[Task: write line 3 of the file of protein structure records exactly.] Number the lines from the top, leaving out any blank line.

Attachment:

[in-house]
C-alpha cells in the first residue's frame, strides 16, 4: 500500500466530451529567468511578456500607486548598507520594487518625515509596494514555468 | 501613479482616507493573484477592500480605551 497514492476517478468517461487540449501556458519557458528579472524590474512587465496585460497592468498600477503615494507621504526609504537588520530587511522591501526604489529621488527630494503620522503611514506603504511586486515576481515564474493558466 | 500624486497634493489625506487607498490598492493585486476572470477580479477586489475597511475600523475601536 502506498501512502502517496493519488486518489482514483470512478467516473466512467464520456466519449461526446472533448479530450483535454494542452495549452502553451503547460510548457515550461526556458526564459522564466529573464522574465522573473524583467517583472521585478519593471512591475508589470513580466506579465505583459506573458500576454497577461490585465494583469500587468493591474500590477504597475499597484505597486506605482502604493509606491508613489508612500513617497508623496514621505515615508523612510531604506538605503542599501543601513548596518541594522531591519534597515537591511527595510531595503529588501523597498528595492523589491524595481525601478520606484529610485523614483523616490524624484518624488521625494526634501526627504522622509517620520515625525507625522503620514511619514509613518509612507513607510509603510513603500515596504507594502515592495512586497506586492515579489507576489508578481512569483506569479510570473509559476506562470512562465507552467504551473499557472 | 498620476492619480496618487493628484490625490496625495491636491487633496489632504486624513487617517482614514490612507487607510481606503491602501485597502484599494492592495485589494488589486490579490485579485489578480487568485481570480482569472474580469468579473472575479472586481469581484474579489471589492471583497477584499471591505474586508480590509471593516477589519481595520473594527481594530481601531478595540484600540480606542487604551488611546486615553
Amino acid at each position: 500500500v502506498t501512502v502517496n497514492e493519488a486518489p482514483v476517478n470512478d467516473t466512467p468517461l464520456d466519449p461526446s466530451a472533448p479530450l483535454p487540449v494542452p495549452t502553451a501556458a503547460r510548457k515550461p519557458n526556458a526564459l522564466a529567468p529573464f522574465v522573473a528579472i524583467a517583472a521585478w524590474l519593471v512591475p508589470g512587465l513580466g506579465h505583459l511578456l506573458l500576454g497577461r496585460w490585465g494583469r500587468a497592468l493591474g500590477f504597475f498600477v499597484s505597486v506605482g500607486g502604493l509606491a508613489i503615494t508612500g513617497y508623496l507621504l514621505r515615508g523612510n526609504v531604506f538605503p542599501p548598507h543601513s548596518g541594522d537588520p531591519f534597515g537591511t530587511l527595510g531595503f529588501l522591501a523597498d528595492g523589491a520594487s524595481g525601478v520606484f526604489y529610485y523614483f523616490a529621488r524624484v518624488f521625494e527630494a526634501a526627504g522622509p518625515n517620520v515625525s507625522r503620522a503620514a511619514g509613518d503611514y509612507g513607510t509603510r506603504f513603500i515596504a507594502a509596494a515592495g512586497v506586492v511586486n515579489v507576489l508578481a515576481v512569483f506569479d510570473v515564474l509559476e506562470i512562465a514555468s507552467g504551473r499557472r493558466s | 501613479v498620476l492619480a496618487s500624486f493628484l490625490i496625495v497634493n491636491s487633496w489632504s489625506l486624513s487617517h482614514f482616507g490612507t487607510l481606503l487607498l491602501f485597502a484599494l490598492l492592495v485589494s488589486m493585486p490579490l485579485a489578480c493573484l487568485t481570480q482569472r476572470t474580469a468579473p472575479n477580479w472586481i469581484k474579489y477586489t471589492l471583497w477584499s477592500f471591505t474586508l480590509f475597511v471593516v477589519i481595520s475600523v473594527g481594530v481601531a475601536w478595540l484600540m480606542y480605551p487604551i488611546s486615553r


Amino acid at each position: 500500500v502506498t501512502v502517496n497514492e493519488a486518489p482514483v476517478n470512478d467516473t466512467p468517461l464520456d466519449p461526446s466530451a472533448p479530450l483535454p487540449v494542452p495549452t502553451a501556458a503547460r510548457k515550461p519557458n526556458a526564459l522564466a529567468p529573464f522574465v522573473a528579472i524583467a517583472a521585478w524590474l519593471v512591475p508589470g512587465l513580466g506579465h505583459l511578456l506573458l500576454g497577461r496585460w490585465g494583469r500587468a497592468l493591474g500590477f504597475f498600477v499597484s505597486v506605482g500607486g502604493l509606491a508613489i503615494t508612500g513617497y508623496l507621504l514621505r515615508g523612510n526609504v531604506f538605503p542599501p548598507h543601513s548596518g541594522d537588520p531591519f534597515g537591511t530587511l527595510g531595503f529588501l522591501a523597498d528595492g523589491a520594487s524595481g525601478v520606484f526604489y529610485y523614483f523616490a529621488r524624484v518624488f521625494e527630494a526634501a526627504g522622509p518625515n517620520v515625525s507625522r503620522a503620514a511619514g509613518d503611514y509612507g513607510t509603510r506603504f513603500i515596504a507594502a509596494a515592495g512586497v506586492v511586486n515579489v507576489l508578481a515576481v512569483f506569479d510570473v515564474l509559476e506562470i512562465a514555468s507552467g504551473r499557472r493558466s | 501613479v498620476l492619480a496618487s500624486f493628484l490625490i496625495v497634493n491636491s487633496w489632504s489625506l486624513s487617517h482614514f482616507g490612507t487607510l481606503l487607498l491602501f485597502a484599494l490598492l492592495v485589494s488589486m493585486p490579490l485579485a489578480c493573484l487568485t481570480q482569472r476572470t474580469a468579473p472575479n477580479w472586481i469581484k474579489y477586489t471589492l471583497w477584499s477592500f471591505t474586508l480590509f475597511v471593516v477589519i481595520s475600523v473594527g481594530v481601531a475601536w478595540l484600540m480606542y480605551p487604551i488611546s486615553r